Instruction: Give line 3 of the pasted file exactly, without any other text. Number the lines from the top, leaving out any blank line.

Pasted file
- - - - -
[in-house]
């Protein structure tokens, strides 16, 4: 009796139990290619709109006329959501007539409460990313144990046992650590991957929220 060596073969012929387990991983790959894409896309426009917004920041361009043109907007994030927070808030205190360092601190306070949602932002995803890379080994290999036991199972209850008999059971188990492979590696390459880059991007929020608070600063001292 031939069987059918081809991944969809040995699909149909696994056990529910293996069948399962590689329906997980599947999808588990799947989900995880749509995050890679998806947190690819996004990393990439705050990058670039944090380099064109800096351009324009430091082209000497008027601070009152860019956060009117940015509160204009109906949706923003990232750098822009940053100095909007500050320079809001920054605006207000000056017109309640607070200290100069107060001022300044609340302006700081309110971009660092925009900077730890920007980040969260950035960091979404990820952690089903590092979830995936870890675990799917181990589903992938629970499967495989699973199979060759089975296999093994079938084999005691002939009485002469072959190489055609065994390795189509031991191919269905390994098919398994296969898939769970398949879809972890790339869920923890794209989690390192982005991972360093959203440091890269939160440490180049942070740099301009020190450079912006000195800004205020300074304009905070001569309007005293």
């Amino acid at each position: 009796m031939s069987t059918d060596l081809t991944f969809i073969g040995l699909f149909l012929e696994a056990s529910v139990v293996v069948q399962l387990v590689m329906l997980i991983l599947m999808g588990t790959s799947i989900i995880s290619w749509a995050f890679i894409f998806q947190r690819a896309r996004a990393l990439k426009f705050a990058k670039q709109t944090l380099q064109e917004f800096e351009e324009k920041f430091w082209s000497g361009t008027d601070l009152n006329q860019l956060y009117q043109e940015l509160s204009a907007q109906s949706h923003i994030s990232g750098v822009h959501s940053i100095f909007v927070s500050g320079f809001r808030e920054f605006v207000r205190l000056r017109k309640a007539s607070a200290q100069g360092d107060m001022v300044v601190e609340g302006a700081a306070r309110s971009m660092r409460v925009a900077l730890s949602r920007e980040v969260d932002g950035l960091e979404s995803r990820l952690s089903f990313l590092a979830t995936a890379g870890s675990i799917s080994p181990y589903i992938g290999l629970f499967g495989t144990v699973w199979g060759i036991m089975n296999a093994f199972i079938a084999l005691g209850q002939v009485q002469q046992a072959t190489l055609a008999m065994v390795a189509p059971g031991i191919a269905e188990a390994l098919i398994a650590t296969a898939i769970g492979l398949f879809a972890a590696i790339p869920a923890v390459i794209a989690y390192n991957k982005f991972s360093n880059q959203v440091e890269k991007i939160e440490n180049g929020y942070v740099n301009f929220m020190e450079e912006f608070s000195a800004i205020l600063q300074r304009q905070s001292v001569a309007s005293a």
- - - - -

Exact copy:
């Amino acid at each position: 009796m031939s069987t059918d060596l081809t991944f969809i073969g040995l699909f149909l012929e696994a056990s529910v139990v293996v069948q399962l387990v590689m329906l997980i991983l599947m999808g588990t790959s799947i989900i995880s290619w749509a995050f890679i894409f998806q947190r690819a896309r996004a990393l990439k426009f705050a990058k670039q709109t944090l380099q064109e917004f800096e351009e324009k920041f430091w082209s000497g361009t008027d601070l009152n006329q860019l956060y009117q043109e940015l509160s204009a907007q109906s949706h923003i994030s990232g750098v822009h959501s940053i100095f909007v927070s500050g320079f809001r808030e920054f605006v207000r205190l000056r017109k309640a007539s607070a200290q100069g360092d107060m001022v300044v601190e609340g302006a700081a306070r309110s971009m660092r409460v925009a900077l730890s949602r920007e980040v969260d932002g950035l960091e979404s995803r990820l952690s089903f990313l590092a979830t995936a890379g870890s675990i799917s080994p181990y589903i992938g290999l629970f499967g495989t144990v699973w199979g060759i036991m089975n296999a093994f199972i079938a084999l005691g209850q002939v009485q002469q046992a072959t190489l055609a008999m065994v390795a189509p059971g031991i191919a269905e188990a390994l098919i398994a650590t296969a898939i769970g492979l398949f879809a972890a590696i790339p869920a923890v390459i794209a989690y390192n991957k982005f991972s360093n880059q959203v440091e890269k991007i939160e440490n180049g929020y942070v740099n301009f929220m020190e450079e912006f608070s000195a800004i205020l600063q300074r304009q905070s001292v001569a309007s005293a």